Q. 395.0( 2 Votes )

Write a note on physiographic divisions of India.

Answer :

India lies in the Northern Hemisphere. It is a peninsular country which means it is bounded by water bodies from three sides. In the east lies the Bay of Bengal, in the west, Arabian Sea and in the South, Indian Ocean.


The major physical features of India include:


Himalayas: These are Himalayan mountains lie in the north which runs from Indus river to Brahmaputra river in a west-east direction. From north to south, the Himalayan range can be divided into three divisions- Himadri, Himachal and Shiwalik. The perennial river, Ganga originate from these mountains. They act a barrier for any attack and protects India as they are very difficult to cross. They harbour large glaciers and snowfields which feed many rivers like Ganga, Indus, etc. Due to their high altitude, length and direction, they effectively intercept the summer monsoons coming from the Bay of Bengal and the Arabian Sea and cause precipitation in the form of rain or snow. They prevent the cold continental air masses of central Asia from entering India. They play an important role in maintaining biodiversity by harbouring millions of endemic species of plants and animals. Millions of tourists visit the Great Himalayas every year from across the world for its magnificence and beauty.


Thar Desert: The Thar Desert is also known as the Great Indian Desert. It is an arid region which lies in West Rajasthan and Gujarat. The climate in this region is very extreme. In the day, the temperature gets up to 50 degrees whereas in the night it gets drop below 0 degrees. It is a very dry area. Some of the regions of Thar Desert experience very low rainfall. The natural vegetation of this area includes thorn scrub forest. It is the most widely populated desert area in the world.


Indian Peninsula: Indian Peninsula is another name of the peninsular plateau. Over 200 years ago, it was part of Gondwana land. The peninsular plateau was formed by faulting of Gondwana land. Roughly, the shape of the peninsular plateau is triangular. The average height of the plateau is 600-900 m above sea level. Its two main divisions are Central Highlands and Deccan Plateau. Central Highlands lies in the north of Narmada River and Deccan Plateau lie in the south of Narmada River. The direction of slope of central highlands is west to east and that of Deccan plateau is southwest to northeast. Central Highlands is bounded by Aravalli and Chhotanagpur plateau and Deccan plateau is bounded by the Western Ghats in the west and the Eastern Ghats in the east. The major rivers of the plateau include Krishna, Kaveri, Godavari, Mahanadi, Narmada, Tapti. All the rivers flow through west to east except Narmada and Tapti which flow from east to west in a rift.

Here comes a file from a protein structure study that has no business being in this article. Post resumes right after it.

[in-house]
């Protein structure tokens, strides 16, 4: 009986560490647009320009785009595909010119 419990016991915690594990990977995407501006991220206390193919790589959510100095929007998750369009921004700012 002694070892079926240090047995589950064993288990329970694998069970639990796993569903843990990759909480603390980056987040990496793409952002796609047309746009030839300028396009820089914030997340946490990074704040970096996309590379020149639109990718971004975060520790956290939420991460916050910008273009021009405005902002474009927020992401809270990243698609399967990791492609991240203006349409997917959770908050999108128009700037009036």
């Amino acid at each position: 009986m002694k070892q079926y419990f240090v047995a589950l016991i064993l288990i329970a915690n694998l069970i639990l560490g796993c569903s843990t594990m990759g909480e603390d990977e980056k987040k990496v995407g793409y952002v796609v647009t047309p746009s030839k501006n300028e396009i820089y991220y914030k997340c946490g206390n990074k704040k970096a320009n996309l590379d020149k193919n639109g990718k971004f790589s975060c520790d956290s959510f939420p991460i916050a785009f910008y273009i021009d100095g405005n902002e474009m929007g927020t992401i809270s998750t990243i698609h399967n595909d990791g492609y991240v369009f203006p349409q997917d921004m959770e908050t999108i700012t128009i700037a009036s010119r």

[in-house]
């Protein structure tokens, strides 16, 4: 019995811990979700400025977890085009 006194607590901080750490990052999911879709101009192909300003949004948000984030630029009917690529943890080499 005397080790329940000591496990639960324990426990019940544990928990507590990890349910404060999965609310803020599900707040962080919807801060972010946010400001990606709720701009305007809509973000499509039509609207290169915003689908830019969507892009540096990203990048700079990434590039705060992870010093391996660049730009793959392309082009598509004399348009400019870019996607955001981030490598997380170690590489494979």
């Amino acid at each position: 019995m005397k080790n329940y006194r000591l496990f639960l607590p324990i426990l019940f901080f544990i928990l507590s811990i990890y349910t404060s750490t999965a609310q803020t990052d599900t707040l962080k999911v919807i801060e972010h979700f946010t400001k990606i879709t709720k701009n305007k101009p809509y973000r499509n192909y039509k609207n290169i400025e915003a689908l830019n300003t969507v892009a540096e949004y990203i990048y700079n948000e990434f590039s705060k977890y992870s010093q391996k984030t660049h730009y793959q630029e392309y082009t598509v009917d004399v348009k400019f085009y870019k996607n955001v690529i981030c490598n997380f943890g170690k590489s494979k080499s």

Northern plains lie in the south of Himalayas Mountains and north of Deccan plateau. It is formed by flooding of three major rivers- Indus, Ganga and Brahmaputra. It is drained by many other rivers like Yamuna, Ghaghara, Gandak etc. These are perennial rivers which flow throughout the year which helps plains maintain their fertility. It has the largest tract of 3200 km of alluvial soil in the world. The soil of these plains is very fertile. Many people live here who are dependent on agriculture for livelihood.


Coastal Plains: There are two coastal plains in India. Eastern Coastal Plains stretches from Mahanadi valley in the north to Nilgiri hills in the south. Western Coastal Plains run parallel to the Arabian Sea in the west of India. Eastern Coastal Plains are divided into two parts -Northern Circar and Coromandel Coast and Western Coastal Plains are divided into three parts- Konkan Coast, Karnataka Coast and Malabar Coast. Eastern Coastal Plains are discontinuous plains which are dissected by the rivers flowing in the east whereas Western Coastal Plains are continuous plains. Eastern and Western Coastal Plains experience a high level of humidity. Therefore, the average rainfall in coastal plains is 1000mm to 3000mm.


Island Groups: There are two island groups. Andaman and Nicobar island group lie to the south-east of the Indian mainland. Lakshadweep island group lies to the south-east of the Indian mainland. Both are union territories of India also.


Andaman and Nicobar island group collectively have 572 islands. They are formed due to a volcanic eruption. They are in the Bay of Bengal. They are bigger in size, more numerous and scattered. India’s southernmost point is Indira point which is located at Great Nicobar in this island group. A ten-degree channel is a latitudinal line which separates Andaman and Nicobar.


Lakshadweep island group lies to the south-east of the Indian mainland. They are coral islands. They are in the Arabian Sea and smaller in size. They are collectively 36 islands. Earlier they were known as Laccadive, Minicoy, and Amindivi Islands. Minicoy is the largest and southernmost island of Lakshadweep. An eight-degree channel separates Lakshadweep and Maldives which is a neighbouring country of India.


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